CD Genomics' cancer panels are predesigned panels for targeted sequencing of genes and mutations associated with multiple cancer diseases. The panel contains a total of 248 genes associated with thirteen common cancers. CD Genomics utilizes targeted NGS sequencing technology to provide more efficient and accurate targeting of specific genes or mutations, and even to detect low frequency variations in cancer-associated genes. Targeted NGS sequencing facilitates sequencing of a large number of genes and samples in a single and cost-effective assay.
CD Genomics provides a variety of cancer panels for your cancer related researches.
Specimen: Extracted DNA.
Sample purity (OD260 / 280): 1.8-2.0.
Recommended amount: > 1 μg, > 20 ng / μL.
Minimum amount: 100 ng
Collection: DNA samples are stored in TE buffer or equivalent.
Raw sequencing data (FASTQ). Mutation discovery and related data analysis can be delivered on request.
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The term "Panel" originates from NGS (next-generation sequencing) technology and pertains to the concurrent identification of numerous genes and loci. The composition of a gene panel isn't fixed in terms of gene quantity. It can encompass a small handful of genes, dozens, or even extend to hundreds or thousands. The panel's dimensions are contingent upon both the quantity of genes identified and the expanse of the genomic region they cover.
Sequencing coverage indicates the fraction of sequences obtained through sequencing in relation to the total genome size of the panel. Due to complexities such as high GC content and repetitive sequences in the genome, certain regions might remain unsequenced, forming gaps. For instance, if a tumor panel has a coverage of 99%, it means that 1% of the sequence remains unobtained from sequencing, resulting in a 1% coverage gap.
Sequencing depth represents the total number of bases obtained through sequencing divided by the size of the genome being tested. This parameter assesses the amount of sequencing performed. For example, if a panel has a size of 2.0M and a sequencing depth of 500X, the total data acquired is 1.0G. (Sequencing depth = total data volume / panel size = 1.0G / 2.0M = 500X).
Distinct from sequencing depth, effective sequencing depth reflects the average depth of the target region after eliminating duplicate sequences. Consider a 2.0M panel with downstream data volume of 1.0G. If 50% of the data corresponds to the target region and 50% to duplicate sequences, the sequencing depth is 500X (1.0G / 2.0M). However, the effective depth is 125X (1.0G * 50% * 50% / 2.0M) after accounting for duplicates.
Sensitivity measures the percentage of individuals with a positive test result, indicating the ability of the test to correctly identify true positives. It is linked to the false-negative rate. Sensitivity (Sen) is calculated as Sen = a / (a + c) %, where 'a' represents true positives and 'c' signifies false negatives.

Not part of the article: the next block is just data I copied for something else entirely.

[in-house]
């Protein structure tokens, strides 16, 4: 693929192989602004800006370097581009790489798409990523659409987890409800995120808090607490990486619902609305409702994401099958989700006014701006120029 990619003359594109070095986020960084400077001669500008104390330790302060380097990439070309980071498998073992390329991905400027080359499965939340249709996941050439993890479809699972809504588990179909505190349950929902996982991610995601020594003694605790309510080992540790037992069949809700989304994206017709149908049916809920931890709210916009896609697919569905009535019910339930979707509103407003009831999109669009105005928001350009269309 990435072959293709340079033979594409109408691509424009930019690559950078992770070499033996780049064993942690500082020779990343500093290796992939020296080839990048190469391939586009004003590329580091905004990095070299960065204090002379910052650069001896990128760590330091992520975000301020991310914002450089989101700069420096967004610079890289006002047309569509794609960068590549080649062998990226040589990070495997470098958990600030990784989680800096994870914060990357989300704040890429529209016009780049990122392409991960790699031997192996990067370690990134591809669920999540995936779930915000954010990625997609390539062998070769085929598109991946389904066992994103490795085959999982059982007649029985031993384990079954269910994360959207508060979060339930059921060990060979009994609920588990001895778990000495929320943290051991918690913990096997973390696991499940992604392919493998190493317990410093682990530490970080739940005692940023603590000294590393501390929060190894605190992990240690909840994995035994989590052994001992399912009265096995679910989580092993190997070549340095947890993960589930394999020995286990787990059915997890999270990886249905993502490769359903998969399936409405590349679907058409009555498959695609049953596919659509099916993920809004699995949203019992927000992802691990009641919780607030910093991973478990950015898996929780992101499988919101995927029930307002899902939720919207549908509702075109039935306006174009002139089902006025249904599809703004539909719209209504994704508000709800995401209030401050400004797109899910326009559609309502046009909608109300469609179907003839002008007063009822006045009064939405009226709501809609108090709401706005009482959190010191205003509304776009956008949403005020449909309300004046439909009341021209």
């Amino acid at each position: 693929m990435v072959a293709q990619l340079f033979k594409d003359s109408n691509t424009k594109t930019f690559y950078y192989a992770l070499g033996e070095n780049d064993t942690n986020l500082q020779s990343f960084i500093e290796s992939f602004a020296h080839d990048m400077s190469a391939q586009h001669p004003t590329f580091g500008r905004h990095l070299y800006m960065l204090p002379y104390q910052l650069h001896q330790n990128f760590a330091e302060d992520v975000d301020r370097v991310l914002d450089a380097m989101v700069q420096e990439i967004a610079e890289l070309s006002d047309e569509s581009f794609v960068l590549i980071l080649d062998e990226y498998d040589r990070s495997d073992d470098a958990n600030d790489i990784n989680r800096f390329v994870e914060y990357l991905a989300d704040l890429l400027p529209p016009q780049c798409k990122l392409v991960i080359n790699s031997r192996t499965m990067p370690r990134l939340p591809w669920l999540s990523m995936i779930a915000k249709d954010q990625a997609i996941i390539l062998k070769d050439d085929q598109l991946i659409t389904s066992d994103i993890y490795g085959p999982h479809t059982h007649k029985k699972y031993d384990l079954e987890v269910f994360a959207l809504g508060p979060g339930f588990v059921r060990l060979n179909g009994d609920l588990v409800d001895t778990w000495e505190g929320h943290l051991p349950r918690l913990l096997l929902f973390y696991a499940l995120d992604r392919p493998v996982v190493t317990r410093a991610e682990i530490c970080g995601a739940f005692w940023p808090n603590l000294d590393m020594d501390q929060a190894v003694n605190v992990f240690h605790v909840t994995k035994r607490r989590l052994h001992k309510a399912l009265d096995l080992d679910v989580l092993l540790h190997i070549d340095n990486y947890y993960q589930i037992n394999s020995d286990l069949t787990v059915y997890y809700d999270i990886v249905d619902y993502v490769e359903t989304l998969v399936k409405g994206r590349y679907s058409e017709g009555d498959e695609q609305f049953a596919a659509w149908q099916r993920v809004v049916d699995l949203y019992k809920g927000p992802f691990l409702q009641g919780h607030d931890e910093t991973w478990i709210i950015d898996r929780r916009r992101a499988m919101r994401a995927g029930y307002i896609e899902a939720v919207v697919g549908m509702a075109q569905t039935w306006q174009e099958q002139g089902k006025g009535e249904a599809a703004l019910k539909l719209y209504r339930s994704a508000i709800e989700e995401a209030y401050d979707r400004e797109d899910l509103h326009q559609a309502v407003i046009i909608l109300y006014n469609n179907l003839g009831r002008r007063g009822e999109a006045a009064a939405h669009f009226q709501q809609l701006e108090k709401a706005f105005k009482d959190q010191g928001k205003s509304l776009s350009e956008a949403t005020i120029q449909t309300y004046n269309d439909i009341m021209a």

Specificity gauges the proportion of negative test results among individuals without the disease, reflecting the test's ability to correctly identify true negatives. This parameter is related to the false-positive rate. Specificity (Spe) is calculated as Spe = d / (b + d) %, where 'd' represents true negatives and 'b' signifies false positives.
The Limit of Detection refers to the lowest concentration of an analyte that the test can detect within a sample. This metric showcases the reagent assay's analytical sensitivity, demonstrating its capability to identify even minute amounts of the target substance.
Yes, elevating sequencing depth can enhance sensitivity and specificity, impacting LOD. However, there's a point of diminishing returns. Beyond a certain depth, the LOD won't improve further. Increasing depth excessively can generate data duplication, wasting resources. For example, if a ctDNA sample's LOD is 5,000 copies, deeper sequencing won't detect more. So, while depth matters, an excessively deep sequence doesn't necessarily mean a better LOD. You can contact our technology teams for more details.
Our sequencing service delivers a comprehensive array of data based on our in-house sequencing platforms, including:
When considering oncogene testing, the following sample hierarchy is recommended:
Our ctDNA NGS Panel is the recommended genetic testing panel for peripheral blood samples. This panel is tailored to effectively analyze circulating tumor DNA (ctDNA) present in peripheral blood, providing valuable insights into tumor genetics. This approach enables a non-invasive and convenient method for tumor genetic testing through blood samples.
Yes, peripheral blood, as a control sample, serves as a valuable reference point, enhancing the precision and reliability of your results. By providing peripheral blood as a control, the specificity of detected genetic variants can be confidently attributed to tumor cells. This control aids in distinguishing between somatic mutations present in the tumor tissue and germline variants inherent to an individual's genetic makeup. Ensuring the presence of tumor-specific genetic changes is paramount for accurate oncology medication decisions or determining TMB.
The optimal choice among oncogene test panels (small, medium, or large) depends on a variety of factors. Each panel size has its own advantages, and the decision should be based on economic considerations and the patient's specific situation.
In cases TMB (Tumor Mutational Burden), MSI (Microsatellite Instability), and MMR (Mismatch Repair) are needed, a larger panel can be valuable. The choice should be guided by factors like tumor type, the purpose and significance of the research, financial considerations, and your capacity for resource allocation.
Our tailored approach to customization ensures that you get the most relevant and informative results for informed decision-making.